So the content field should contain something like this:

---< br >
title: '{ {Caption} }'< br >
categories:< br >
  - instagram< br >
---< br >
![{ {Caption} }](/assets/ifttt/instagram/own/{ {CreatedAt} }.jpg)< br >
Taken at { {CreatedAt} } < br >
[view on instagram]({ {Url} }) 

The title just takes the caption that you gave your photo. If you don’t give your photo a title this will be empty so make sure your templates have a default / other handler.

I’ve added an instagram category – as I’m repeating this process across other sites, so it’s nice to categorise.

The markdown image markup is simple – and uses the CreatedAt again for the URL. Now – this comes through with spaces in this instance, which is different from the URL created for the image. We’ll come to handling that later.

Finally on the IFTTT side of things, the < br > tags are converted into linebreaks in the text file. Without the < br > you’d get a single line text file – which Statamic would choke on as whitespace / newlines are important to the parser.

Version One

So with these two recipes running we end up with these two files:

/_content/stream/october 16, 2012 at 10:31pm batman test.txt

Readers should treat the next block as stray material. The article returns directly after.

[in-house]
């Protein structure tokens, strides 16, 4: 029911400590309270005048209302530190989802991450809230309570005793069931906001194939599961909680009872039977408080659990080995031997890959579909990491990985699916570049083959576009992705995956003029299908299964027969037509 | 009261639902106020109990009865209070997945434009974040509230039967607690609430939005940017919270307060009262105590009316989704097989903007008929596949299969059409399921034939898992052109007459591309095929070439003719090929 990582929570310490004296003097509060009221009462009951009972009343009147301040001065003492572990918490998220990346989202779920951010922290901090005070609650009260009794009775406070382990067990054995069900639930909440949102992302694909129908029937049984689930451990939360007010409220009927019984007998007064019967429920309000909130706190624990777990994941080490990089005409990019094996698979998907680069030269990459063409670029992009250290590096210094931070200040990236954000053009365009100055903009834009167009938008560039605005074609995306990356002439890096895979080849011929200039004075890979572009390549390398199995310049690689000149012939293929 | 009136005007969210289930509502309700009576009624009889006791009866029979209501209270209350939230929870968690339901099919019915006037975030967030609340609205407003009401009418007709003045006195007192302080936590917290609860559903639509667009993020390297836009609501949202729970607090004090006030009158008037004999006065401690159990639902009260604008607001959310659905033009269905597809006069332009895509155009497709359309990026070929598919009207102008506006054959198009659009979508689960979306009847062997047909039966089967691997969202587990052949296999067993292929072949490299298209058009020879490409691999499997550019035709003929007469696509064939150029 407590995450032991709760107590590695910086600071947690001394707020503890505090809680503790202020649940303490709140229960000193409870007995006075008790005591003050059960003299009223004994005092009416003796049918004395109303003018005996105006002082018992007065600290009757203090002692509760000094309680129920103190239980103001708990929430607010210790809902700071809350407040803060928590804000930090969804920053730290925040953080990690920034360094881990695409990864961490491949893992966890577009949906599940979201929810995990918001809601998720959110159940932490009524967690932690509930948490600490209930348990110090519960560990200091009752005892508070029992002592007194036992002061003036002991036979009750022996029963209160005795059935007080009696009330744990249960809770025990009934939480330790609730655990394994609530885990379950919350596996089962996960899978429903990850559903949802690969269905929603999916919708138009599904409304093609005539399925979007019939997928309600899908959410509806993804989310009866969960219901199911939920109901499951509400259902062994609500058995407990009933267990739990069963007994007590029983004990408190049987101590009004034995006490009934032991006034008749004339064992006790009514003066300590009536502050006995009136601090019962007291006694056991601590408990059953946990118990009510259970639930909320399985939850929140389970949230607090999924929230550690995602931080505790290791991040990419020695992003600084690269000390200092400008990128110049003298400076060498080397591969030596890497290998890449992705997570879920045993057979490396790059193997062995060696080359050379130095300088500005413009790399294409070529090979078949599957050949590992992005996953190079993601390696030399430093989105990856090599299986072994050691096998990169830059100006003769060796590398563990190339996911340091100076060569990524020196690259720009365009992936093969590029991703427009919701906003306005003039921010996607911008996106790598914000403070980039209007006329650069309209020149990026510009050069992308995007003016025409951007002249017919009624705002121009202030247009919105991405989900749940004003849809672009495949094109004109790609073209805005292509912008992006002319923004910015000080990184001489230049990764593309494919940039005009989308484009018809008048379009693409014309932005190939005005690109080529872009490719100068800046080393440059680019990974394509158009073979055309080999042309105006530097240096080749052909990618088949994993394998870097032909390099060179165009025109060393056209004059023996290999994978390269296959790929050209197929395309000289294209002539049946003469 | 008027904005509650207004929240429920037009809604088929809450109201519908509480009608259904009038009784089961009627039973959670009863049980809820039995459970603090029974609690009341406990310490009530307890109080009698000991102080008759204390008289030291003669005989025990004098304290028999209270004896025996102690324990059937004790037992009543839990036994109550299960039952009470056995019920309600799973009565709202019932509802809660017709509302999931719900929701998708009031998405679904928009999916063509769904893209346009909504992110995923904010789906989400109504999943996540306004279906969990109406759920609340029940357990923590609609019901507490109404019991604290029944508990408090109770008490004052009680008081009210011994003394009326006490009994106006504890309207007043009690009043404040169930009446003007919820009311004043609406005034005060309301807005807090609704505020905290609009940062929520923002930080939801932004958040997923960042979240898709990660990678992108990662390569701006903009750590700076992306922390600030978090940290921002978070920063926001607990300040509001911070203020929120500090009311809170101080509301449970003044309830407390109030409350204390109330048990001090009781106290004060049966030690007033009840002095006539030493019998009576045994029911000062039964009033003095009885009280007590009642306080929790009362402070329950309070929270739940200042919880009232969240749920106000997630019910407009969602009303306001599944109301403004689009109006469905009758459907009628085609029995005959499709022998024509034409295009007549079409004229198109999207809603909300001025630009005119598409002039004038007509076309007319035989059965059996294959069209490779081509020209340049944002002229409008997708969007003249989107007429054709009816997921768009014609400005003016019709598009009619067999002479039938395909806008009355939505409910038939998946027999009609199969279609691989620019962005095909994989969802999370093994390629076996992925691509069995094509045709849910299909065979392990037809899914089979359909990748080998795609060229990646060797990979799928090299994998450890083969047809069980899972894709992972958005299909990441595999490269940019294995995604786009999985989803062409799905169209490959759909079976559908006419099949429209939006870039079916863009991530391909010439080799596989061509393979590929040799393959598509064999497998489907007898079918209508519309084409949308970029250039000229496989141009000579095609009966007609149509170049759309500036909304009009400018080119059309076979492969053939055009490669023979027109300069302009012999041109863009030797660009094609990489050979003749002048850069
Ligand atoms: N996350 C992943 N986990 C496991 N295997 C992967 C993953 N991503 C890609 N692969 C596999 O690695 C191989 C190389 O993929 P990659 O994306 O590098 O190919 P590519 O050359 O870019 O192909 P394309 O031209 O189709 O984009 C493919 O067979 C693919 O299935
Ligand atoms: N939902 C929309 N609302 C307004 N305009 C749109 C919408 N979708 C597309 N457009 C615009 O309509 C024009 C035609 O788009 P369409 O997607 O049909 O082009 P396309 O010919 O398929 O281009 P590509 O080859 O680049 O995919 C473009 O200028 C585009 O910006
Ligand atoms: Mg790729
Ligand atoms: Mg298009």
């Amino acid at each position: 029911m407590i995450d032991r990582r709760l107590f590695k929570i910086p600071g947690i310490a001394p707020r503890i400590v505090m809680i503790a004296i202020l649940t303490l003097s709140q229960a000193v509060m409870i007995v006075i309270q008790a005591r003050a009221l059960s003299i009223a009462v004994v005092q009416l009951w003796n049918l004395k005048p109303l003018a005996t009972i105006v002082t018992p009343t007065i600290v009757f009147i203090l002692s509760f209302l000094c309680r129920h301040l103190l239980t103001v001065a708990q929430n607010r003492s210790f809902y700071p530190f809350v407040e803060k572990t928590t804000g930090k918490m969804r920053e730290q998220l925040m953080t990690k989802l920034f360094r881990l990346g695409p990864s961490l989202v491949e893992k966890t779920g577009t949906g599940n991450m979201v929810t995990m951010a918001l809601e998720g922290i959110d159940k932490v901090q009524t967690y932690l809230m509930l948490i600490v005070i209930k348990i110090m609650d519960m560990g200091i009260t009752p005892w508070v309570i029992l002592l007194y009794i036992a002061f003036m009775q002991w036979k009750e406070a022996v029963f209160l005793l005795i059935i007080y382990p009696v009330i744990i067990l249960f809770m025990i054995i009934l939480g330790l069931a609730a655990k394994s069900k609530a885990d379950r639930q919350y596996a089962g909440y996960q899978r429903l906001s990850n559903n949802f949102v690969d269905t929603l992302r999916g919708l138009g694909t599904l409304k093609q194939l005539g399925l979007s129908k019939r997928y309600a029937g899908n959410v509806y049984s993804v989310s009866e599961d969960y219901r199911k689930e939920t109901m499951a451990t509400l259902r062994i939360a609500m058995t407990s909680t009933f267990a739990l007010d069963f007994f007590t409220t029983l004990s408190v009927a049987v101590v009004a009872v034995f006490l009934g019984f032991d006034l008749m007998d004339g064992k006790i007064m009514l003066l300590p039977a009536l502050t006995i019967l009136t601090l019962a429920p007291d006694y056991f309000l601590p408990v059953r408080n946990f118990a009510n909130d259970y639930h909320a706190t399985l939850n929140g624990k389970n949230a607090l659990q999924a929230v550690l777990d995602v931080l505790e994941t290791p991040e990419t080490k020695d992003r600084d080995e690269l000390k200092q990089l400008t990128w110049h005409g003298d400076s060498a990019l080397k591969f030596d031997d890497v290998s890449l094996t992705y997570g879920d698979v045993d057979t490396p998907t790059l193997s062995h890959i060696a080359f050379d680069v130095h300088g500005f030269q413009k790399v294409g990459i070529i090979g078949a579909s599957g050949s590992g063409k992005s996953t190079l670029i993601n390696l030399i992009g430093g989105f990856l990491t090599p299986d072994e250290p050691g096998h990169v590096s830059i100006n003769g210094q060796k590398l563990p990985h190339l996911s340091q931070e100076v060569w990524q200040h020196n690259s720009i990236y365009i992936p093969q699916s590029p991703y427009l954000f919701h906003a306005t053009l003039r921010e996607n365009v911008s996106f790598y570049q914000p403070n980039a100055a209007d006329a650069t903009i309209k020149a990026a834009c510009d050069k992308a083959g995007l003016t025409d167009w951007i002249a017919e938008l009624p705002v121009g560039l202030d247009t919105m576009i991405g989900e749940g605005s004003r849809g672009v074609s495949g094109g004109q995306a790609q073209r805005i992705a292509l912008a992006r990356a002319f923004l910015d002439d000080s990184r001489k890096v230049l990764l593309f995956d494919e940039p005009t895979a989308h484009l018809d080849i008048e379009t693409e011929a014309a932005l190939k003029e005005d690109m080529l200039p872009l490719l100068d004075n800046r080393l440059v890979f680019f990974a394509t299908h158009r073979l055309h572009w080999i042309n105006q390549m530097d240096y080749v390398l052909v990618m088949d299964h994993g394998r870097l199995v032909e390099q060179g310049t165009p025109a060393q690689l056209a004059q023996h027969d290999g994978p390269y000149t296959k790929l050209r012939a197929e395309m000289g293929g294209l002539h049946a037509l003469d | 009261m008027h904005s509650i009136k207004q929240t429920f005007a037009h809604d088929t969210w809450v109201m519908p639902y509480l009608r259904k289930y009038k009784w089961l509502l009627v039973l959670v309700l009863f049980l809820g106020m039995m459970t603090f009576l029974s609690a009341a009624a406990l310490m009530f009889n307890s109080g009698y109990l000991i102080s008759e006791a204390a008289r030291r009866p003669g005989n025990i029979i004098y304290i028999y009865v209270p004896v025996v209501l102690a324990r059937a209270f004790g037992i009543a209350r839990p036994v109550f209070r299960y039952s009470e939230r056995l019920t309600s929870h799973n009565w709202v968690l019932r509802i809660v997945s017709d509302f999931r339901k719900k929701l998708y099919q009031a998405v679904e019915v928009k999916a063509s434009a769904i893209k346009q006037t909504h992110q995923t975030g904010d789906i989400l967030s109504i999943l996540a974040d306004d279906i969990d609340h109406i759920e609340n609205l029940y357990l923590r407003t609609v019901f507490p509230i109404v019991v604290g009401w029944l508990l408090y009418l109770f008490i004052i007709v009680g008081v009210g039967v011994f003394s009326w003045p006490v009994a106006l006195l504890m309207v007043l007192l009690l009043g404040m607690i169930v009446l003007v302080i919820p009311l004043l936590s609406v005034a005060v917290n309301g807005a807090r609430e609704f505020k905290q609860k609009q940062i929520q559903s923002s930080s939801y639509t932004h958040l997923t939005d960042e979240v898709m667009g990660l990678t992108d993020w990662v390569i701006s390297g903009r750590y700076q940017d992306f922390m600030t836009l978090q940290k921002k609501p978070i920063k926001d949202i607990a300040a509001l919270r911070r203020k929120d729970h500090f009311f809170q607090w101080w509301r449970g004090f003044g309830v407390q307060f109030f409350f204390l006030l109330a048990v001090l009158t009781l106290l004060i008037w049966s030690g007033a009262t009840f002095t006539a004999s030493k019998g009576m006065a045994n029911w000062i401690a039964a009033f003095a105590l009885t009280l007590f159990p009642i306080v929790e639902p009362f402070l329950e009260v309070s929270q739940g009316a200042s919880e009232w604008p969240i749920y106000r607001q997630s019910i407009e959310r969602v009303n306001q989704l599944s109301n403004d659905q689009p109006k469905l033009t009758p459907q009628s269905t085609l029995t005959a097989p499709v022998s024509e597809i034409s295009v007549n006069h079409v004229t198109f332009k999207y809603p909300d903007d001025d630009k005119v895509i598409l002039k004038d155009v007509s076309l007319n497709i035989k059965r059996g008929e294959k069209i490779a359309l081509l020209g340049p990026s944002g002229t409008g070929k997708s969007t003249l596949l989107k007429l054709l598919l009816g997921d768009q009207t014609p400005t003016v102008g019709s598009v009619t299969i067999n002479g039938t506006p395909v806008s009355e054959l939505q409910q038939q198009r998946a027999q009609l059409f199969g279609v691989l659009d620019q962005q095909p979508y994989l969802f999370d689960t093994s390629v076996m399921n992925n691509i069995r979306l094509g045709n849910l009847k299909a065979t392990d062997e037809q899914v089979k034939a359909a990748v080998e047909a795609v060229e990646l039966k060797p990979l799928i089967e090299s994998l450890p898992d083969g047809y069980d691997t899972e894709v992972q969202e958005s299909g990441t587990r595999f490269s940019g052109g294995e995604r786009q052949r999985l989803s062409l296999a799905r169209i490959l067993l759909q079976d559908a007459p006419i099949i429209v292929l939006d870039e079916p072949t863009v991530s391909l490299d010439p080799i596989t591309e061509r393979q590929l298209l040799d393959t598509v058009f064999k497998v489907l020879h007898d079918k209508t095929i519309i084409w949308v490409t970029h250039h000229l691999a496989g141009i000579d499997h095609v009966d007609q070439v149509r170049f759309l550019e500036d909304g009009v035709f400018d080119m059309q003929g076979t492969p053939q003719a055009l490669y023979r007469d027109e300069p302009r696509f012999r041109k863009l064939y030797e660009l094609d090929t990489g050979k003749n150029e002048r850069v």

/assets/ifttt/instagram/own/October 16, 2012 at 10:31PM.jpg

So we have an obvious annoyances there. Filenames with spaces, commas and colons are not filenames I can make friends with, and Statamic won’t like targetting them.

I chose to clean this up using a couple of simple bash scripts that I can run as part of my deploy step (I publish by pushing to the server using git, so I can easily just run a couple of bash scripts before I commit).

This script is pretty long hand while I figure out the best way to shape the IFTTT process – there are neater ways to do this in less lines – but this makes it clear what’s going on.

# simple script to rename files created by and
# sent to dropbox. Need to clean spaces commas and colons
# from auto jpg names

# remove spaces and replace with -
for file in *.jpg
  mv "$file" "${file// /}"

# remove commas and replace with -
for file in *.jpg
  mv "$file" "${file//,/-}"